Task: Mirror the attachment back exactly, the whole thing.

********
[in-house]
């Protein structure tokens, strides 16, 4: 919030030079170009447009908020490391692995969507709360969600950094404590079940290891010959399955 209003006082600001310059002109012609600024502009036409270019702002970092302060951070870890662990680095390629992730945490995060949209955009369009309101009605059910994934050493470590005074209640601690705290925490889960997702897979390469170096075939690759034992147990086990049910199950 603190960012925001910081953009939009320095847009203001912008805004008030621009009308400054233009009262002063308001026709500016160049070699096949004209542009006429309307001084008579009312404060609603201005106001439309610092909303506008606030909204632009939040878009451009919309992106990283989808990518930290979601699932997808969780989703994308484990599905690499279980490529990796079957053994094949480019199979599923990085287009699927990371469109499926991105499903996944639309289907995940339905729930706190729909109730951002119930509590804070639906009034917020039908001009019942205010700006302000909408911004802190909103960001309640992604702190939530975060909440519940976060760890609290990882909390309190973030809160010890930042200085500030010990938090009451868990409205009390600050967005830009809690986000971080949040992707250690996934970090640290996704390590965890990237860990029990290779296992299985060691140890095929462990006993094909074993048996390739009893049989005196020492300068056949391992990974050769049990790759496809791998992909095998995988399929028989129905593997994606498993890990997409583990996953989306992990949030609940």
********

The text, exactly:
[in-house]
């Protein structure tokens, strides 16, 4: 919030030079170009447009908020490391692995969507709360969600950094404590079940290891010959399955 209003006082600001310059002109012609600024502009036409270019702002970092302060951070870890662990680095390629992730945490995060949209955009369009309101009605059910994934050493470590005074209640601690705290925490889960997702897979390469170096075939690759034992147990086990049910199950 603190960012925001910081953009939009320095847009203001912008805004008030621009009308400054233009009262002063308001026709500016160049070699096949004209542009006429309307001084008579009312404060609603201005106001439309610092909303506008606030909204632009939040878009451009919309992106990283989808990518930290979601699932997808969780989703994308484990599905690499279980490529990796079957053994094949480019199979599923990085287009699927990371469109499926991105499903996944639309289907995940339905729930706190729909109730951002119930509590804070639906009034917020039908001009019942205010700006302000909408911004802190909103960001309640992604702190939530975060909440519940976060760890609290990882909390309190973030809160010890930042200085500030010990938090009451868990409205009390600050967005830009809690986000971080949040992707250690996934970090640290996704390590965890990237860990029990290779296992299985060691140890095929462990006993094909074993048996390739009893049989005196020492300068056949391992990974050769049990790759496809791998992909095998995988399929028989129905593997994606498993890990997409583990996953989306992990949030609940």